Larger diameter apertures may be used with larger diameter pipe manifolds, provided the manifold to shield edge distance is adjusted to be sufficient to avoid a saw-tooth pattern along the boundary of the band between the coated portion and the uncoated portion of the substrate. Also, using larger diameter pipe manifolds limits the minimum distance that the shield may be located above the substrate, thus limiting the minimum width of the portion of graded intensity that may be obtained by this technique.
In operation of the embodiment of FIGS. 1 and 2, a glass sheet 12 is mounted on another glass sheet 32 having a shape and contoured outline that conforms to that of the glass sheet 12 with a layer 34 of dark, flexible, heat absorbing material, such as felt, between the sheets to form an assembly that is mounted on an outline support 36. The latter has an upper surface whose contour and outline conform to those of the supported assembly. Preferably, the support 36 is of non-conductive material such as wood or a fiber-glass reinforced resin and the like.
When a substrate 112 is a sheet of flexible interlayer material, such as polyurethane or plasticized polyvinyl butyral, the substrate is laid directly on a foraminous vacuum platen 50 (FIG. 4) having a flat upper surface provided with apertures 52 and an exhaust pipe 54 leading to a vacuum source (not shown) and vacuum is applied to hold the substrate in fixed position on the platen. The manifold 26 and the shield 20 are also flat and curved in plan only to conform to the shape desired at the inner end of the graded coating. The method depicted in FIG. 4 shows the substrate supported in an oblique plane and the electrostatic spray applied in a generally horizontal direction from one or more spray guns 10 that reciprocate while providing a spray that forms a shade band having a graded boundary portion 16 between the uniformly coated portion 18 and the uncoated portion 19. In the FIG. 4 embodiment, the flexible substrate is supported in an oblique plane, preferably one that makes an angle of 30 to 60 degrees with the horizontal, and the spray is preferably applied along an approximately horizontal direction.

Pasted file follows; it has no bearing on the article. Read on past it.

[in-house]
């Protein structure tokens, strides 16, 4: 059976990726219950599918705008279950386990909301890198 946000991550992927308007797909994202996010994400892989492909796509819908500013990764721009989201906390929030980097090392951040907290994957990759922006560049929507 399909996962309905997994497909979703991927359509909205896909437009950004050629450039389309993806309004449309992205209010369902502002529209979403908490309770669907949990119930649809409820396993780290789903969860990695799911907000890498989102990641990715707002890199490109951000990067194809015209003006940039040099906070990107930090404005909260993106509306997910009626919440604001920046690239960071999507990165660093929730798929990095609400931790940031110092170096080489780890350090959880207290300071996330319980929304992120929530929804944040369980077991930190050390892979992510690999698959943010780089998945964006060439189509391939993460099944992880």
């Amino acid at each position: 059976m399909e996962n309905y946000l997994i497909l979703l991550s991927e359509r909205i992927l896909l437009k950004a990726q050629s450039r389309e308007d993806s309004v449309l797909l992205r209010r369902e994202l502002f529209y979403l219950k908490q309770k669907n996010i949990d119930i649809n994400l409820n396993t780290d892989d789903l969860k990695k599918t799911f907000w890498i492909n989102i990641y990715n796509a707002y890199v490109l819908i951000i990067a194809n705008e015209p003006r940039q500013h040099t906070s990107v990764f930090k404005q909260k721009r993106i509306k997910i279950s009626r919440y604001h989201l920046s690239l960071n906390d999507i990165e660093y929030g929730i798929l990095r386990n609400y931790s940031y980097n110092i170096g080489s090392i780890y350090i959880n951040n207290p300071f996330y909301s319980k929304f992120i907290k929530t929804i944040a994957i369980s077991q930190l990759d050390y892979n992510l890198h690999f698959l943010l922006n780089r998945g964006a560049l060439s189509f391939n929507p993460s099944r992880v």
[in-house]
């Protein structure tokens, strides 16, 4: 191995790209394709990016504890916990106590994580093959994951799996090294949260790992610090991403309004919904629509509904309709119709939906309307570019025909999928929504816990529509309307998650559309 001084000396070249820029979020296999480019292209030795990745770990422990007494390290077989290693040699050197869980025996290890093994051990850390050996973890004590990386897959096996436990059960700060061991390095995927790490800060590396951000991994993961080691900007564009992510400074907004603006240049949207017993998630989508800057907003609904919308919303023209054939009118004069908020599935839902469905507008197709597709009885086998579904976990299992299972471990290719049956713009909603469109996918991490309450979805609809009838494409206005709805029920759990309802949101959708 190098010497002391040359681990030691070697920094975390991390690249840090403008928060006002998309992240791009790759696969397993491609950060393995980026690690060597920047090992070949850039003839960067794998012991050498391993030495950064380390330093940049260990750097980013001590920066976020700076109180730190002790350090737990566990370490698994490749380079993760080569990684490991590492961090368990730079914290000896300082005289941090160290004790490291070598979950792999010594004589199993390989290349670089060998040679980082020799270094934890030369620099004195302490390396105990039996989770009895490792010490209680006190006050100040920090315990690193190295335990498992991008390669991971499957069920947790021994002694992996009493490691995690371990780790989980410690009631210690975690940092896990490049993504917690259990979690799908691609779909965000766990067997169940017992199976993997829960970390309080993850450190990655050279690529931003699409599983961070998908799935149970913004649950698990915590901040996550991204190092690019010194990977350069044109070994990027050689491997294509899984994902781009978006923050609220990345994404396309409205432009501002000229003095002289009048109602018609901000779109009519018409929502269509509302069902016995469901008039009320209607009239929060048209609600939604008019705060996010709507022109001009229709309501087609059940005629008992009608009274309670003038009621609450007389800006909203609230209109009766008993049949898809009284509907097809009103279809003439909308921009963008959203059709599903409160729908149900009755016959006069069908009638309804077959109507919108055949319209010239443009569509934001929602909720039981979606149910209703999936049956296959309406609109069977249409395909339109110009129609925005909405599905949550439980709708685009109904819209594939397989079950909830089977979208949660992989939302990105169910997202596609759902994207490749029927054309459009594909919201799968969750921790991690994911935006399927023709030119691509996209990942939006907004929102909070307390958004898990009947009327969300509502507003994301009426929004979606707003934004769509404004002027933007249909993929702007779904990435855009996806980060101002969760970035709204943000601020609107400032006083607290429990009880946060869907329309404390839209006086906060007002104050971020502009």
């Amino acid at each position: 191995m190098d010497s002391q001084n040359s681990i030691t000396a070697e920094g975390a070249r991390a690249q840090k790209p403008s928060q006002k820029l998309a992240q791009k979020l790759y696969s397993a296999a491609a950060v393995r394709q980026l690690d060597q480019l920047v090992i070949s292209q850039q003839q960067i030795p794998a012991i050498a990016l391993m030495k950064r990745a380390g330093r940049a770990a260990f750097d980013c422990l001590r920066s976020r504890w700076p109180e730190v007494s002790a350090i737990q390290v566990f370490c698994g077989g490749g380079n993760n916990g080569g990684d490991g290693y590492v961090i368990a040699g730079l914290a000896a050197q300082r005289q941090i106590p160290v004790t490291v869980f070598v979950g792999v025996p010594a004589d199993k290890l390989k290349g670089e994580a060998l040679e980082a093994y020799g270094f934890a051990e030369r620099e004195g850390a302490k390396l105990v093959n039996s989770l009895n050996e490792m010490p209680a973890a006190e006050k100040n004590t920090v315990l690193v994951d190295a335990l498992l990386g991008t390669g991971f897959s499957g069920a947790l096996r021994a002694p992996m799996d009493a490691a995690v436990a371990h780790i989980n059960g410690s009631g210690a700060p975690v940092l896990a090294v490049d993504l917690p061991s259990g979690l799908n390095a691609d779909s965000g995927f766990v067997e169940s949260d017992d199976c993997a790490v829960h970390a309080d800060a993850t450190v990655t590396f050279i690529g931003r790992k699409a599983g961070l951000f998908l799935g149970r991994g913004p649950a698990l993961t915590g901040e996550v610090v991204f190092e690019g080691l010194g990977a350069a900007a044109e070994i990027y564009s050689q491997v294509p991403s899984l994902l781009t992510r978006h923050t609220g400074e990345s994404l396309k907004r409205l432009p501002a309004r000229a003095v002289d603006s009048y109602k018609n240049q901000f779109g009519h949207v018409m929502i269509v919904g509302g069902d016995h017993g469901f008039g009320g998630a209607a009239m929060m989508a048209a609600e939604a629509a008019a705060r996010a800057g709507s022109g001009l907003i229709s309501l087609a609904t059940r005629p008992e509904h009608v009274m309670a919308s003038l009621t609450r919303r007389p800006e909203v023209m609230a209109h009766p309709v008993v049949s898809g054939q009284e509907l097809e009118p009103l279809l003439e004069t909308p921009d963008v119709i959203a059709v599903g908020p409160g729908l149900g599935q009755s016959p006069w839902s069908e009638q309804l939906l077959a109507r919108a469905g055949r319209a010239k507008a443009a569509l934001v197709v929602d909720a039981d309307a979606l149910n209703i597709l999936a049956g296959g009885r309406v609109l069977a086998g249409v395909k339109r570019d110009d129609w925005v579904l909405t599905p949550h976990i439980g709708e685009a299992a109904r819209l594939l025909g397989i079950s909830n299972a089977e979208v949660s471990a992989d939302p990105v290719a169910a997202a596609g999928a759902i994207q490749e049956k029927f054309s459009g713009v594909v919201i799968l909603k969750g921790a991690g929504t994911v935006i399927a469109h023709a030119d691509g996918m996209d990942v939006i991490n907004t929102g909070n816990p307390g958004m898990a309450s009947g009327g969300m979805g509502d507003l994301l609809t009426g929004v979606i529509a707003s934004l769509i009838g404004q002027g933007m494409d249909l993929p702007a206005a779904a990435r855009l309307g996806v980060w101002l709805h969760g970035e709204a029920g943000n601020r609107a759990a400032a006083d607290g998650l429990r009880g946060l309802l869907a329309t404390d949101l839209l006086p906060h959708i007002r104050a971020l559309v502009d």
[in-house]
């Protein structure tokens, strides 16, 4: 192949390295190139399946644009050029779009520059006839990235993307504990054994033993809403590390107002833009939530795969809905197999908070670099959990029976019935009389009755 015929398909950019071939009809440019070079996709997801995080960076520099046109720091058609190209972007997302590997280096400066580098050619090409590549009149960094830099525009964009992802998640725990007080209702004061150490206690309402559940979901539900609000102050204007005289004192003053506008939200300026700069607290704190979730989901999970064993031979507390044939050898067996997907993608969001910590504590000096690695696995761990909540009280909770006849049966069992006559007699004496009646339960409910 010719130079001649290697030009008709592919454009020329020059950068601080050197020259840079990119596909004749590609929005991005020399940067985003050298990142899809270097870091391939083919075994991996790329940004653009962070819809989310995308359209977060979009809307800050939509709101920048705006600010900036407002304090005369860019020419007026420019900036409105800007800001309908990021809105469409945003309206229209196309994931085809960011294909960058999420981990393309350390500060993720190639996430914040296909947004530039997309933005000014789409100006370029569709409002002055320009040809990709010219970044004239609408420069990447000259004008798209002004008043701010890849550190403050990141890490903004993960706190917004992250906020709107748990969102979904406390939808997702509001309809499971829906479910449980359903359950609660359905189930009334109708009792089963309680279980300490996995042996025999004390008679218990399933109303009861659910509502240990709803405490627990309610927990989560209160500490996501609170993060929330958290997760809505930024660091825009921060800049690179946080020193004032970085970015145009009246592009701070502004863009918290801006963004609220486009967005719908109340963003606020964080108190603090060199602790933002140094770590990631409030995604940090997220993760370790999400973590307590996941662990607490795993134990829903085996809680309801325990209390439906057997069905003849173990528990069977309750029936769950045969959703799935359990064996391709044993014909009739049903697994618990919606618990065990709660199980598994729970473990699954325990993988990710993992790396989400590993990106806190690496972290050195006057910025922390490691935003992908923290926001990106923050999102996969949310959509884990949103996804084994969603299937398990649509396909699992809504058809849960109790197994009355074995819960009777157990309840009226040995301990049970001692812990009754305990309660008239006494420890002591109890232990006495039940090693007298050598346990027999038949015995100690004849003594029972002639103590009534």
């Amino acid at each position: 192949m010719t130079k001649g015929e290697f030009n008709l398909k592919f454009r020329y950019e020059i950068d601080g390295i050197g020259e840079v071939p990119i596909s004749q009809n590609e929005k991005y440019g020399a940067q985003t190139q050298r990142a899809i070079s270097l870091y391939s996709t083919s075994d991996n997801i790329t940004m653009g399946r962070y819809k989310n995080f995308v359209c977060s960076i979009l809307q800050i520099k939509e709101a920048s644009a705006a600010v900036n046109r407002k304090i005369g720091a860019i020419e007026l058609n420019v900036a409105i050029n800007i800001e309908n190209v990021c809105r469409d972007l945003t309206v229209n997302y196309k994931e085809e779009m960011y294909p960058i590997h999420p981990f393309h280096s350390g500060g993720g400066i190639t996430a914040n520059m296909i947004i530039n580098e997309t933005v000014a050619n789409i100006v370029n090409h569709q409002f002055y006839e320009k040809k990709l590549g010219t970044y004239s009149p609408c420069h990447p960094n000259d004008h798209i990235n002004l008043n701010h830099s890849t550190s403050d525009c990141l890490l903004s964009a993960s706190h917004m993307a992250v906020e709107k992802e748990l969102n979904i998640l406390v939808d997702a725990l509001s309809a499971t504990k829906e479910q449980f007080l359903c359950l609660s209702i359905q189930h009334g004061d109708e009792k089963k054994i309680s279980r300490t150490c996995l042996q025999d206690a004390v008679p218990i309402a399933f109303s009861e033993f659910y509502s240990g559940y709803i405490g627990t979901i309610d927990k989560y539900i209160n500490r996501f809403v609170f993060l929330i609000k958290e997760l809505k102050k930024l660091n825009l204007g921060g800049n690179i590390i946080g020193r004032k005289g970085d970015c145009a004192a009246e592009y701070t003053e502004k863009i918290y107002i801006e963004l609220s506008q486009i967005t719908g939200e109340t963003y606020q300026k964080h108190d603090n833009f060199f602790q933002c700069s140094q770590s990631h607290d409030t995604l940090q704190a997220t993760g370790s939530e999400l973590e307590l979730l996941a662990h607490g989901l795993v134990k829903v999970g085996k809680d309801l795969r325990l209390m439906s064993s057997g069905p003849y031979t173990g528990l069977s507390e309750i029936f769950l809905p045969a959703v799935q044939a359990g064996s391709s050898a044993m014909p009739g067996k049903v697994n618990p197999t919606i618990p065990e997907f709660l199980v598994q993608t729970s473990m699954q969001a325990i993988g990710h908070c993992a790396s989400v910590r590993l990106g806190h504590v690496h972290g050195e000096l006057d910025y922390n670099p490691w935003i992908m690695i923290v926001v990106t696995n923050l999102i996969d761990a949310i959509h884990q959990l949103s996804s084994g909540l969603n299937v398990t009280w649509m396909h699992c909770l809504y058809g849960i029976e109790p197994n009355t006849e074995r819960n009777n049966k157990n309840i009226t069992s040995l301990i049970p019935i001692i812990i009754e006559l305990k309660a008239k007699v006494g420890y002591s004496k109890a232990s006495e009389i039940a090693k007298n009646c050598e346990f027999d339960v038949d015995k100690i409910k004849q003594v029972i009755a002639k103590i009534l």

The coating apparatus is usually enclosed and provided with a conventional exhaust hood (not shown) to remove any portion of the spray that does not adhere to the substrate and heat lamps to irradiate the substrate 12 to a desired temperature related to the boiling point of the volatile liquid component of the spray composition. For spraying glass substrates, this boiling point is in the range of 35° C. to 120° C. and the substrate temperature at least equal to the boiling point during electrostatic spraying. The dark felt layer 34 helps promote a more uniform temperature throughout the extent of the substrate 12 in order to improve the uniformity of the transverse arrangement of the band of coating along the length of the outer edge portion of the substrate 12.